Although the main objectives of dynamic spectrum access and cognitive radios are to solve the problem of spectrum scarcity and usage inefficiency, we show in this paper that such capabilities can also be used to improve other performance metrics in wireless networks. We compare the performance of a Cognitive Radio (CR) network using nodes that are able to sense the spectrum and change their operating frequency in case of link failure with a Traditional Radio (TR) with static channel access and no frequency switching capability. The improvement that can be obtained by substituting TR to CR technology is evaluated for the blocking probability, utilization and system occupancy performance metrics based on a Two-state Markov chain channel model as a function of the number of users, number of channels, arrival rate, restoration time and channel occupancy. We show that there is a strong interaction between these parameters and that CR technology performs better in slowly time-varying channels while TR technology is more appropriate in fast changing channels.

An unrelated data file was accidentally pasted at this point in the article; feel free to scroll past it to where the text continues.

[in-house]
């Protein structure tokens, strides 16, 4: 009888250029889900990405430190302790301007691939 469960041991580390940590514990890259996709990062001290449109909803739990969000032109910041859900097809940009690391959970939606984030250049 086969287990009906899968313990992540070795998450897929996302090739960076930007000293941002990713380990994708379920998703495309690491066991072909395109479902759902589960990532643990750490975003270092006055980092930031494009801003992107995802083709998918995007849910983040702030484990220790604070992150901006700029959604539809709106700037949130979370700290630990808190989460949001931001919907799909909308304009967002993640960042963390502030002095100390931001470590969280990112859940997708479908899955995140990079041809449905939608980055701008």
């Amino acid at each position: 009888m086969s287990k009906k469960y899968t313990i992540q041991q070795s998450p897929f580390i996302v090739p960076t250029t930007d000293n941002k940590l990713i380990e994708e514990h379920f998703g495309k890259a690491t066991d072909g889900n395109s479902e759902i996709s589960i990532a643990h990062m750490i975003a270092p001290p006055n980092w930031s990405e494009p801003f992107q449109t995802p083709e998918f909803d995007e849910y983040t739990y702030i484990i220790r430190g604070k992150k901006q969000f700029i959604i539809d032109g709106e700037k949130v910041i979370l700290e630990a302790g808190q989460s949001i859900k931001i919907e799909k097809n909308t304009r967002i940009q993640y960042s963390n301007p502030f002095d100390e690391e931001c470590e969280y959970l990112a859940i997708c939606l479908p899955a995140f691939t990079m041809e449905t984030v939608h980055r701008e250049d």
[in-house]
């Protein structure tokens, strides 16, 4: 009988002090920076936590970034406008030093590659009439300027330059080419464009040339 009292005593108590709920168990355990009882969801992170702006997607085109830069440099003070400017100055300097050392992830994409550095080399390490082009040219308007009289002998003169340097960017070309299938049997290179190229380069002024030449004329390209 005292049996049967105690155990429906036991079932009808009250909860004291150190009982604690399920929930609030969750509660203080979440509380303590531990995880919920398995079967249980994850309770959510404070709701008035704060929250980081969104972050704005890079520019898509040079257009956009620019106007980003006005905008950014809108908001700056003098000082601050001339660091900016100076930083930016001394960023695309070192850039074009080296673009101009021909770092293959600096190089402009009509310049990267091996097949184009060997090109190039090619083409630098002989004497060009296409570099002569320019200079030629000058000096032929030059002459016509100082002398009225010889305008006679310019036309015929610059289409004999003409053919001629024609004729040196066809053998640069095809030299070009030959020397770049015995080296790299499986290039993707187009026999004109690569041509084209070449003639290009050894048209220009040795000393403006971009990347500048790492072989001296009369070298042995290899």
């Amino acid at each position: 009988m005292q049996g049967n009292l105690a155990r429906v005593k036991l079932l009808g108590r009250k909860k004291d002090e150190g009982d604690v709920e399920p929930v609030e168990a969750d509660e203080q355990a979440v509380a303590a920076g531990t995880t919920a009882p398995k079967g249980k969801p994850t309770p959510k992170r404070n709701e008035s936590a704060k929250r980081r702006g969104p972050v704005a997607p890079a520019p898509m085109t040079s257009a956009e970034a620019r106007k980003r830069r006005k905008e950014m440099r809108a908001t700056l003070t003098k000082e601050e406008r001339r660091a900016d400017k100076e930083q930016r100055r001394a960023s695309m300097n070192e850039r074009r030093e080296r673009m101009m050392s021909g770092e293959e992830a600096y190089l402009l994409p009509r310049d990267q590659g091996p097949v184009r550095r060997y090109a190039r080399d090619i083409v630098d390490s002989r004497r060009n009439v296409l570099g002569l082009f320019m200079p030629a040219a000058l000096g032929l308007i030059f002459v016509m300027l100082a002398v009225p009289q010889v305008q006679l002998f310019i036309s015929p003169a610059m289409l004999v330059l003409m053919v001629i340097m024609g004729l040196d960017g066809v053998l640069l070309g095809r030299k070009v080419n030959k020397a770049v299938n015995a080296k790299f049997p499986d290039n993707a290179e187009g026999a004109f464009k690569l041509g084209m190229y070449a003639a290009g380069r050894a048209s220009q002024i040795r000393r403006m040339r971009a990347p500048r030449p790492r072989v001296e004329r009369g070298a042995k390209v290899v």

Published December 2011 , 14 pages